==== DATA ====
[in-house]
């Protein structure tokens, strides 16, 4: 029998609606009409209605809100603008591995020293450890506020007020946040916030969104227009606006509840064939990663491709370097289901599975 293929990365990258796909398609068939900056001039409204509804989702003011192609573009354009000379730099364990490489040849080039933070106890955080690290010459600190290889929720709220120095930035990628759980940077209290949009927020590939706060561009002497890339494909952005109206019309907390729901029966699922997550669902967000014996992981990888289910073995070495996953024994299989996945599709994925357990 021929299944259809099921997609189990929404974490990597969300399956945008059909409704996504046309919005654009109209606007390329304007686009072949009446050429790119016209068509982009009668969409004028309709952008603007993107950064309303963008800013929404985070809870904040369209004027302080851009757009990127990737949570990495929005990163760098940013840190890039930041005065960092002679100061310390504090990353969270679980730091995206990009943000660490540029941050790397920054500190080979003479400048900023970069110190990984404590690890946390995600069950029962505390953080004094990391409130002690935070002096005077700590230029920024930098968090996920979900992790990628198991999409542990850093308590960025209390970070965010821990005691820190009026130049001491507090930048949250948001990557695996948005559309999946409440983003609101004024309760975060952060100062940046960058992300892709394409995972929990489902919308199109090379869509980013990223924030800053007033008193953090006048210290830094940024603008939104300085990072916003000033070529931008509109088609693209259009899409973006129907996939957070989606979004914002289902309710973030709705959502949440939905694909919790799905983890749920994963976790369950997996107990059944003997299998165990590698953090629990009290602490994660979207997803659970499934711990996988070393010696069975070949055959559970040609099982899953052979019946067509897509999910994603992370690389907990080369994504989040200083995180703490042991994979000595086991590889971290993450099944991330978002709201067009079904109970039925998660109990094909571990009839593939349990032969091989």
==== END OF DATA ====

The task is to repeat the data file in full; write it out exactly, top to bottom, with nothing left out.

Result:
[in-house]
């Protein structure tokens, strides 16, 4: 029998609606009409209605809100603008591995020293450890506020007020946040916030969104227009606006509840064939990663491709370097289901599975 293929990365990258796909398609068939900056001039409204509804989702003011192609573009354009000379730099364990490489040849080039933070106890955080690290010459600190290889929720709220120095930035990628759980940077209290949009927020590939706060561009002497890339494909952005109206019309907390729901029966699922997550669902967000014996992981990888289910073995070495996953024994299989996945599709994925357990 021929299944259809099921997609189990929404974490990597969300399956945008059909409704996504046309919005654009109209606007390329304007686009072949009446050429790119016209068509982009009668969409004028309709952008603007993107950064309303963008800013929404985070809870904040369209004027302080851009757009990127990737949570990495929005990163760098940013840190890039930041005065960092002679100061310390504090990353969270679980730091995206990009943000660490540029941050790397920054500190080979003479400048900023970069110190990984404590690890946390995600069950029962505390953080004094990391409130002690935070002096005077700590230029920024930098968090996920979900992790990628198991999409542990850093308590960025209390970070965010821990005691820190009026130049001491507090930048949250948001990557695996948005559309999946409440983003609101004024309760975060952060100062940046960058992300892709394409995972929990489902919308199109090379869509980013990223924030800053007033008193953090006048210290830094940024603008939104300085990072916003000033070529931008509109088609693209259009899409973006129907996939957070989606979004914002289902309710973030709705959502949440939905694909919790799905983890749920994963976790369950997996107990059944003997299998165990590698953090629990009290602490994660979207997803659970499934711990996988070393010696069975070949055959559970040609099982899953052979019946067509897509999910994603992370690389907990080369994504989040200083995180703490042991994979000595086991590889971290993450099944991330978002709201067009079904109970039925998660109990094909571990009839593939349990032969091989």